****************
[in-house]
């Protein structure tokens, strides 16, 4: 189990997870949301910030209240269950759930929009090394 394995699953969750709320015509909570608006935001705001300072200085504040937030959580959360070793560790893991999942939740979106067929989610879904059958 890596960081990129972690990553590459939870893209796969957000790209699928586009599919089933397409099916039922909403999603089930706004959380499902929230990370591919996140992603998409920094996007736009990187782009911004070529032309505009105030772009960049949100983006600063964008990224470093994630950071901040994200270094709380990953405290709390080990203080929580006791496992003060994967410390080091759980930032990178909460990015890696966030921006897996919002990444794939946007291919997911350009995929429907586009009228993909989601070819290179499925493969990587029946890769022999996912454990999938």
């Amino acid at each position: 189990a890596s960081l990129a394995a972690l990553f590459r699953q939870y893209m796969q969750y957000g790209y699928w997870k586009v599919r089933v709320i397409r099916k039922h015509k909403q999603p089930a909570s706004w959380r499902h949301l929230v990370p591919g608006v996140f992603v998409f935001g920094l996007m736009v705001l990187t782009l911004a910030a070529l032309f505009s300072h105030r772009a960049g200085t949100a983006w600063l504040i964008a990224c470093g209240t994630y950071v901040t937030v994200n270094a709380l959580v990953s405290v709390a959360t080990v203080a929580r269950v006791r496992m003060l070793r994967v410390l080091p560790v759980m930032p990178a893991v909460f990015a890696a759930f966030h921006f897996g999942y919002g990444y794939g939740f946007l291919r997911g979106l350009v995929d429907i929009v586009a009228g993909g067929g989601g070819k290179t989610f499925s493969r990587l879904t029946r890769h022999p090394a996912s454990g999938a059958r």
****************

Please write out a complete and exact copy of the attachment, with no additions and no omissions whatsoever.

[in-house]
């Protein structure tokens, strides 16, 4: 189990997870949301910030209240269950759930929009090394 394995699953969750709320015509909570608006935001705001300072200085504040937030959580959360070793560790893991999942939740979106067929989610879904059958 890596960081990129972690990553590459939870893209796969957000790209699928586009599919089933397409099916039922909403999603089930706004959380499902929230990370591919996140992603998409920094996007736009990187782009911004070529032309505009105030772009960049949100983006600063964008990224470093994630950071901040994200270094709380990953405290709390080990203080929580006791496992003060994967410390080091759980930032990178909460990015890696966030921006897996919002990444794939946007291919997911350009995929429907586009009228993909989601070819290179499925493969990587029946890769022999996912454990999938």
């Amino acid at each position: 189990a890596s960081l990129a394995a972690l990553f590459r699953q939870y893209m796969q969750y957000g790209y699928w997870k586009v599919r089933v709320i397409r099916k039922h015509k909403q999603p089930a909570s706004w959380r499902h949301l929230v990370p591919g608006v996140f992603v998409f935001g920094l996007m736009v705001l990187t782009l911004a910030a070529l032309f505009s300072h105030r772009a960049g200085t949100a983006w600063l504040i964008a990224c470093g209240t994630y950071v901040t937030v994200n270094a709380l959580v990953s405290v709390a959360t080990v203080a929580r269950v006791r496992m003060l070793r994967v410390l080091p560790v759980m930032p990178a893991v909460f990015a890696a759930f966030h921006f897996g999942y919002g990444y794939g939740f946007l291919r997911g979106l350009v995929d429907i929009v586009a009228g993909g067929g989601g070819k290179t989610f499925s493969r990587l879904t029946r890769h022999p090394a996912s454990g999938a059958r």